Open science: Action with caution
The open science ‘Amsterdam’ action agenda speaks for itself: scientists should be ready to embrace open access and open data as part of an open science agenda for Europe. This is a bold journey into uncharted territory of which we do not yet oversee the consequences and the barriers.
Therefore, in open access publishing we must engage scientists and scholars as much as possible. The debate sofar has been dominated by university administrators, librarians, government, funding organizations and publishers. That is why the Royal Netherlands Academy of Arts and Sciences has tried to shift the focus towards researchers by initiating this booklet. It contains a number of interviews with excellent researchers in a variety of disciplines. As it turns out, their opinions vary quite a bit, but, weighing all pros and cons, and regardless of the eventual outcome of this debate, researchers agree that the open access principle (in whatever ultimate form) must benefit research and society. Knowledge is not the exclusive privilege of researchers or academics, and everyone in society has a right to access results paid for by public funding.
We already see the signs of Airbnb’s and Uber’s in the world of scholarly publishing today. Research publishing will be disrupted just like many other sectors. What is needed is a level and global playing field in open scholarly publishing, in which incumbents and newcomers, public and private players can all thrive. A publishing arena in which young researchers, citizens and countries with developing research & innovations systems can all harvest the fruits of knowledge.
In addition to open access of research publications, open data and citizen science are also high on the agenda of policymakers. Researchers, for their part, are quickly embracing the notion of FAIR data sharing, that is, data to be Findable, Accessible, Interoperable and Reusable. There are already many good practices to learn from. For instance, in the Ebola-crisis that is now well behind us, researchers, publishers, governments, local communities all worked together in the battle against the dreadful virus, by exchanging important medical and social data. And to stay closer to home: here in the Netherlands, in the province of Groningen, citizens helped scientists to gather data on seismic activity via their smart phones. In doing so, they helped advance the scientific claim that natural gas depletion causes seismic activity.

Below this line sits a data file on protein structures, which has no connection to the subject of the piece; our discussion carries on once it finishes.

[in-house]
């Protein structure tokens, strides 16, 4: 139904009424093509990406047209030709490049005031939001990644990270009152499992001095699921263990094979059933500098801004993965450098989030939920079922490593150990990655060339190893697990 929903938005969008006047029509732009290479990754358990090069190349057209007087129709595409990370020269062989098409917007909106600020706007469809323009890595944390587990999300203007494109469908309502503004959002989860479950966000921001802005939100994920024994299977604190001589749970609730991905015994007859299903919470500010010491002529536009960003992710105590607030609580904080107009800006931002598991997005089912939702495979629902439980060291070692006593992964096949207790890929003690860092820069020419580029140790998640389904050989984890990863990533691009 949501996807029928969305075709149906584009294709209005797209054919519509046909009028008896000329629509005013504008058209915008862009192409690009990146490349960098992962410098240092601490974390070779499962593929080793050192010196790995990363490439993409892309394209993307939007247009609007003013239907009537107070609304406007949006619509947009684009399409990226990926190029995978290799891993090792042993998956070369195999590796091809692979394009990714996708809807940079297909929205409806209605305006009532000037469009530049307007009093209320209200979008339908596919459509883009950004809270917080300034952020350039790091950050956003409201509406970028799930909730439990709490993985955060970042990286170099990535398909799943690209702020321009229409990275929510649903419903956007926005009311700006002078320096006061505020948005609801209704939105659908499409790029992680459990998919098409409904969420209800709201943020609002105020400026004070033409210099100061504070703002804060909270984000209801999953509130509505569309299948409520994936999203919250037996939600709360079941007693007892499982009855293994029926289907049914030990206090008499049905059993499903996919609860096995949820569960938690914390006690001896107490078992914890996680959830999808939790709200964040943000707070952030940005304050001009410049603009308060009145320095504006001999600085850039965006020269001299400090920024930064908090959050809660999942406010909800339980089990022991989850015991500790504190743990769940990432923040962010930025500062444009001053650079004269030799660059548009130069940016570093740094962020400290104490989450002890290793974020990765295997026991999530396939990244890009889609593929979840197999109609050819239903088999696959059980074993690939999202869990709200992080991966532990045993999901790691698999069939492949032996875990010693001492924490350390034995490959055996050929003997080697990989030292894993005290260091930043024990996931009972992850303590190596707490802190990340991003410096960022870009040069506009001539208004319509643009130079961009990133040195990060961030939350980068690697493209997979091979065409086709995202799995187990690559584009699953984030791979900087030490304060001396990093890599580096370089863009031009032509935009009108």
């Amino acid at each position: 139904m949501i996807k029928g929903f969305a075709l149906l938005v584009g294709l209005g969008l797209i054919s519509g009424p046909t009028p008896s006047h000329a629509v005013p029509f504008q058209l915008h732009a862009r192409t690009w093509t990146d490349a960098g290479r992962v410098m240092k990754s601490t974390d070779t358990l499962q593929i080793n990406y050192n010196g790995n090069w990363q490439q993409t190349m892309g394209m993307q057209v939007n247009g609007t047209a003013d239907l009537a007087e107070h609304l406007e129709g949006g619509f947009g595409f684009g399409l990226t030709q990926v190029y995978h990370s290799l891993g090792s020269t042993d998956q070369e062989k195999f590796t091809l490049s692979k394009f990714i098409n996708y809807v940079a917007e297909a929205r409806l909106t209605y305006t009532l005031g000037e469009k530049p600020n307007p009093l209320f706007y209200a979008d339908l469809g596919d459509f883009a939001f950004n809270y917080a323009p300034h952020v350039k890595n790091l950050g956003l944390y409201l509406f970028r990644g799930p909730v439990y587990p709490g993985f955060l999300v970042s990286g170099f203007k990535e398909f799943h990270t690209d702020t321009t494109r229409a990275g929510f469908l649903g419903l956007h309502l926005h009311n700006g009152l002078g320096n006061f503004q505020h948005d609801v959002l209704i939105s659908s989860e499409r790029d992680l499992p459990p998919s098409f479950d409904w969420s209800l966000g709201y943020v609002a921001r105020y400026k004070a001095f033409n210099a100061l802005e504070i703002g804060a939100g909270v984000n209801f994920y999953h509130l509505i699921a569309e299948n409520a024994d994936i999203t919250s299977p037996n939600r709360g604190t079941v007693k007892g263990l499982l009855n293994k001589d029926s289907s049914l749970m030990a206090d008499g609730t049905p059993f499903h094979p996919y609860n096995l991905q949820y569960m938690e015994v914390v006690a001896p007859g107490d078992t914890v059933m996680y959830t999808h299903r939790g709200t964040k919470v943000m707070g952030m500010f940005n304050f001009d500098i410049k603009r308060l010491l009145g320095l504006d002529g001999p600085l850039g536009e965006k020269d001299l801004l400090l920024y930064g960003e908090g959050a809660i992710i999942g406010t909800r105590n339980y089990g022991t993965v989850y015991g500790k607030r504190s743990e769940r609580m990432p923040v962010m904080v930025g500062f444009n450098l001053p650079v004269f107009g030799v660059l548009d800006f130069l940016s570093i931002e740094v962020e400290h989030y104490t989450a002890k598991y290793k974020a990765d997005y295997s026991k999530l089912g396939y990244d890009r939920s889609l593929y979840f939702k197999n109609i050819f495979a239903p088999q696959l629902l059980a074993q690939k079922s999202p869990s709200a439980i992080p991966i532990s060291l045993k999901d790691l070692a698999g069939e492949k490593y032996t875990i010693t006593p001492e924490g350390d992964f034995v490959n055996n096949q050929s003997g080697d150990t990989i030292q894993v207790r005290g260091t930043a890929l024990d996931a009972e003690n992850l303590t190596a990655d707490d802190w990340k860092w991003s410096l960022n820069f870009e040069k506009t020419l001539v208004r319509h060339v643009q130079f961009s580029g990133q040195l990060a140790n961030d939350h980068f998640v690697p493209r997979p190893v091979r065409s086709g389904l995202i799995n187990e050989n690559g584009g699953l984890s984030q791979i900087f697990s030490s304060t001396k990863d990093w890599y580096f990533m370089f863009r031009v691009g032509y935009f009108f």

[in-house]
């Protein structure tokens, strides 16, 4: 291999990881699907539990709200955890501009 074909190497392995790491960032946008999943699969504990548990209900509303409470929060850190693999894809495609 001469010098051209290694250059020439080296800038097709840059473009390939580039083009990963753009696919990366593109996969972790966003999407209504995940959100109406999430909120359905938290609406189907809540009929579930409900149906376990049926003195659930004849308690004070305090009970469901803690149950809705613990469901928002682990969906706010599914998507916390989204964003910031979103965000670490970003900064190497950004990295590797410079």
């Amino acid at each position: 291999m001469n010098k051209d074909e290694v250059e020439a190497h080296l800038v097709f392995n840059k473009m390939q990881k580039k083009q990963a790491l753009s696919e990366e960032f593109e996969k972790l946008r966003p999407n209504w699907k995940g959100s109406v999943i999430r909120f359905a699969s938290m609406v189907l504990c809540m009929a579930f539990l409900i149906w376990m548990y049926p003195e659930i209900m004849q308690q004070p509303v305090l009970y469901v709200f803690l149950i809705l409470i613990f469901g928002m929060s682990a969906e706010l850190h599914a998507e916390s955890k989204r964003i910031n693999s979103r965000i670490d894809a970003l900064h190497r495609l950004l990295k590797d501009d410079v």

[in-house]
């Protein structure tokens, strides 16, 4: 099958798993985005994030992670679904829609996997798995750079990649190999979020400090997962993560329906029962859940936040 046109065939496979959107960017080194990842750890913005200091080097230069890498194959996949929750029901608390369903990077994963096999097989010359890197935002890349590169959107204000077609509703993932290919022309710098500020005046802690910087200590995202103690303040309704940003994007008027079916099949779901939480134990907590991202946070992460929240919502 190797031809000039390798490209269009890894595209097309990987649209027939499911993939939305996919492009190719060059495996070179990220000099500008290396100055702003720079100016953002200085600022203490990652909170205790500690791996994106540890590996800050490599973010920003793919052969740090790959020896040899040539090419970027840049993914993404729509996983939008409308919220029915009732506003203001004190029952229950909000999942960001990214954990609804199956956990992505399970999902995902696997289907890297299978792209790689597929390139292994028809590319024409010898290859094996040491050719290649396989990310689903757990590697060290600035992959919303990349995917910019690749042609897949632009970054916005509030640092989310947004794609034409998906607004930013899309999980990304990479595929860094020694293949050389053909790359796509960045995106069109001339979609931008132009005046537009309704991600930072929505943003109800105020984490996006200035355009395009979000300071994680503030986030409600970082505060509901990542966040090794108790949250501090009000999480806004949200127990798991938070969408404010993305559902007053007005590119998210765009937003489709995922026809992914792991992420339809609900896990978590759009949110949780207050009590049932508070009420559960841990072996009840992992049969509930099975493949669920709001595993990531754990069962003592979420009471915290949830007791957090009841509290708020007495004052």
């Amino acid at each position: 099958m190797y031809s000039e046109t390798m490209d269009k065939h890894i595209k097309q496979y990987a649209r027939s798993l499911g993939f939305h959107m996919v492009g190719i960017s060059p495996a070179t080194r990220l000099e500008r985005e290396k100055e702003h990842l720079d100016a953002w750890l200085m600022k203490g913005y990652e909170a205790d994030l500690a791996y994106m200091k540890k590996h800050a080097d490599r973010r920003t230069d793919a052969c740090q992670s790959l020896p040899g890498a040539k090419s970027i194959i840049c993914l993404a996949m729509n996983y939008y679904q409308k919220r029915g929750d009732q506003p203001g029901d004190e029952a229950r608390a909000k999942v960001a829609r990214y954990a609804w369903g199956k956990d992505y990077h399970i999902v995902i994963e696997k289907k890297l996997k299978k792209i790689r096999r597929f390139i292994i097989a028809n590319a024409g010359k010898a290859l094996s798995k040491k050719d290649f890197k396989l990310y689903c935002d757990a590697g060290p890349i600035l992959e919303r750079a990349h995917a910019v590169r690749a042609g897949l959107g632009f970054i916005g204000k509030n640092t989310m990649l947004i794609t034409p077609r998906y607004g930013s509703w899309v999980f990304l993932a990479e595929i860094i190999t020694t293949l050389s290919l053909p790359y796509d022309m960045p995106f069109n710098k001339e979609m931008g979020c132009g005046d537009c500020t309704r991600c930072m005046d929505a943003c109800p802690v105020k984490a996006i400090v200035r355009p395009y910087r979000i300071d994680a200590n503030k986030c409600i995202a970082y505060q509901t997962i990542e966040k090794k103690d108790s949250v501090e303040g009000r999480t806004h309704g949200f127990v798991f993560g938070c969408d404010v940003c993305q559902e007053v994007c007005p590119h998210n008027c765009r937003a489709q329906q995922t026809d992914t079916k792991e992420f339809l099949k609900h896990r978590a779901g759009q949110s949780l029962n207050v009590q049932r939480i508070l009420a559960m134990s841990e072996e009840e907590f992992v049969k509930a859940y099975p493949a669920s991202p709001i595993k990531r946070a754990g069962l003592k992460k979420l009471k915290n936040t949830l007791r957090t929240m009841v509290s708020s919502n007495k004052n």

Open science can complement traditional science at solving problems and grasping opportunities. However, it is also important to briefly mention a few potential challenges to open data as a societal default—challenges to overcome and work out.
First, open data and open science should not only lead to making data sets available and reusable, but also to handling data responsibly. It is vital to anchor public values such as privacy and security into the new mechanisms of data mining. For instance, open data collected from individuals should be anonymized and protected from deanonymization. Acknowledging and anchoring public values is extremely important when it comes to building trust not just in institutions of science but also in the methods researchers deploy.
The second concern is the looming closure of the open mindset by corporate data protection. High tech companies such as Google, Facebook, Twitter, Apple and Amazon increasingly collect automated data through their devices or services, such as health and fitness apps. These data are vital to scientists whose research depends on it. Increasingly, scientists have to buy behavioral data and realtime health data from companies—an expense that public science can ill afford. Let’s face it: open data are premised on a mutual definition of openness: a system with FAIR rules for all stakeholders. If businesses can profit from open data, so should public scientists be able to benefit from data and knowledge generated by private companies—of course with all due respect for intellectual property rights that guarantee their competitiveness. But economic growth derived from open science can only be inclusive if the ‘entrepreneurial state’ in the words of Mariana Mazzucato, is allowed to develop.
By José van Dijck
(this is an abbreviated version of the brief introduction that José van Dijck gave at the EU Presidency Open Science Conference, April 4th, 2016, Amsterdam)
Photo by Milette Raas